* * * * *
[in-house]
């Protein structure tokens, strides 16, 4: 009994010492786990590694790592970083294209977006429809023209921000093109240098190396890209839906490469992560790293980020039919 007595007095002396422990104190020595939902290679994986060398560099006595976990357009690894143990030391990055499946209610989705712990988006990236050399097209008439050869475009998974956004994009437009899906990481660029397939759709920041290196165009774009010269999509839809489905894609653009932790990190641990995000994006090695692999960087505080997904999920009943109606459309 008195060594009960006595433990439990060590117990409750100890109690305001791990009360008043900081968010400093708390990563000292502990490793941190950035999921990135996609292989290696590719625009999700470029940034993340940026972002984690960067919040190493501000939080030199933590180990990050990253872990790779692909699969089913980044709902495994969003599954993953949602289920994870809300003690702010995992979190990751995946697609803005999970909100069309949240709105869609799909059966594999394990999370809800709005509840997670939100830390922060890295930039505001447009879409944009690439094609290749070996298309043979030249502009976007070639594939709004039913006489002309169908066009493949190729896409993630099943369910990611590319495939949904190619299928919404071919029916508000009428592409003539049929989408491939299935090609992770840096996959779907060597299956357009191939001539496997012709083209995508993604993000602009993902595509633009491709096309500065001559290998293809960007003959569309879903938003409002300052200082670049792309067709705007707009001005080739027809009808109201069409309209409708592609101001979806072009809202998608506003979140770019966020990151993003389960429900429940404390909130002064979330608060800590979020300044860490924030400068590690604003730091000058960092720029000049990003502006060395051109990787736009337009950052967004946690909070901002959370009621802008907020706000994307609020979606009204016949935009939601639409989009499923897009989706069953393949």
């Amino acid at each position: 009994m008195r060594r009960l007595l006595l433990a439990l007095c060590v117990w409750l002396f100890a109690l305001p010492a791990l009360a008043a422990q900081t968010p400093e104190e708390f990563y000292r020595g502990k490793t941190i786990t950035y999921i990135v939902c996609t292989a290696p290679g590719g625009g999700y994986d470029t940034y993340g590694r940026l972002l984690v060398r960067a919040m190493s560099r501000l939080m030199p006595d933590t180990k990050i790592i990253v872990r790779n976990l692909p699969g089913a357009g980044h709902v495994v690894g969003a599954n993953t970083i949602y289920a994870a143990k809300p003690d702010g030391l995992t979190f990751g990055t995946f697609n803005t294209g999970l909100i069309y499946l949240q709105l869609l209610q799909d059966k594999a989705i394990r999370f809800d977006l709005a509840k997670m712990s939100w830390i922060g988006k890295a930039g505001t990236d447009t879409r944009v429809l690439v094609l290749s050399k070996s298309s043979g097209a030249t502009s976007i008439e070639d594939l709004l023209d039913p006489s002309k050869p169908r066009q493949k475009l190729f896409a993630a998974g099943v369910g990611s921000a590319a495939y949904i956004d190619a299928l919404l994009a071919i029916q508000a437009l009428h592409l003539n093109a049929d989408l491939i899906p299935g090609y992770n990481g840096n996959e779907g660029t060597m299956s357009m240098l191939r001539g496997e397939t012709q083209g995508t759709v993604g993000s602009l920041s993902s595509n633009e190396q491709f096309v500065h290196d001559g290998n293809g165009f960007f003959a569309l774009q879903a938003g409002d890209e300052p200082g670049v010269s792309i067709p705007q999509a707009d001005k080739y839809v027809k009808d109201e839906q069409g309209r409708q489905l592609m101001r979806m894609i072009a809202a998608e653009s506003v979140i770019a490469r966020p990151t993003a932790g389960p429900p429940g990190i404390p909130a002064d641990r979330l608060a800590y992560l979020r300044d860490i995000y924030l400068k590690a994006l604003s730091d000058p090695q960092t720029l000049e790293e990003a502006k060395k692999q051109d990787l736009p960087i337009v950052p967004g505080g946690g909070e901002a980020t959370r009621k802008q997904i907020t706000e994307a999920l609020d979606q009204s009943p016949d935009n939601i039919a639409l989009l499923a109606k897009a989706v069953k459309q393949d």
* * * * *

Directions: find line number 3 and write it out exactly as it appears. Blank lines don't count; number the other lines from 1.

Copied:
């Amino acid at each position: 009994m008195r060594r009960l007595l006595l433990a439990l007095c060590v117990w409750l002396f100890a109690l305001p010492a791990l009360a008043a422990q900081t968010p400093e104190e708390f990563y000292r020595g502990k490793t941190i786990t950035y999921i990135v939902c996609t292989a290696p290679g590719g625009g999700y994986d470029t940034y993340g590694r940026l972002l984690v060398r960067a919040m190493s560099r501000l939080m030199p006595d933590t180990k990050i790592i990253v872990r790779n976990l692909p699969g089913a357009g980044h709902v495994v690894g969003a599954n993953t970083i949602y289920a994870a143990k809300p003690d702010g030391l995992t979190f990751g990055t995946f697609n803005t294209g999970l909100i069309y499946l949240q709105l869609l209610q799909d059966k594999a989705i394990r999370f809800d977006l709005a509840k997670m712990s939100w830390i922060g988006k890295a930039g505001t990236d447009t879409r944009v429809l690439v094609l290749s050399k070996s298309s043979g097209a030249t502009s976007i008439e070639d594939l709004l023209d039913p006489s002309k050869p169908r066009q493949k475009l190729f896409a993630a998974g099943v369910g990611s921000a590319a495939y949904i956004d190619a299928l919404l994009a071919i029916q508000a437009l009428h592409l003539n093109a049929d989408l491939i899906p299935g090609y992770n990481g840096n996959e779907g660029t060597m299956s357009m240098l191939r001539g496997e397939t012709q083209g995508t759709v993604g993000s602009l920041s993902s595509n633009e190396q491709f096309v500065h290196d001559g290998n293809g165009f960007f003959a569309l774009q879903a938003g409002d890209e300052p200082g670049v010269s792309i067709p705007q999509a707009d001005k080739y839809v027809k009808d109201e839906q069409g309209r409708q489905l592609m101001r979806m894609i072009a809202a998608e653009s506003v979140i770019a490469r966020p990151t993003a932790g389960p429900p429940g990190i404390p909130a002064d641990r979330l608060a800590y992560l979020r300044d860490i995000y924030l400068k590690a994006l604003s730091d000058p090695q960092t720029l000049e790293e990003a502006k060395k692999q051109d990787l736009p960087i337009v950052p967004g505080g946690g909070e901002a980020t959370r009621k802008q997904i907020t706000e994307a999920l609020d979606q009204s009943p016949d935009n939601i039919a639409l989009l499923a109606k897009a989706v069953k459309q393949d």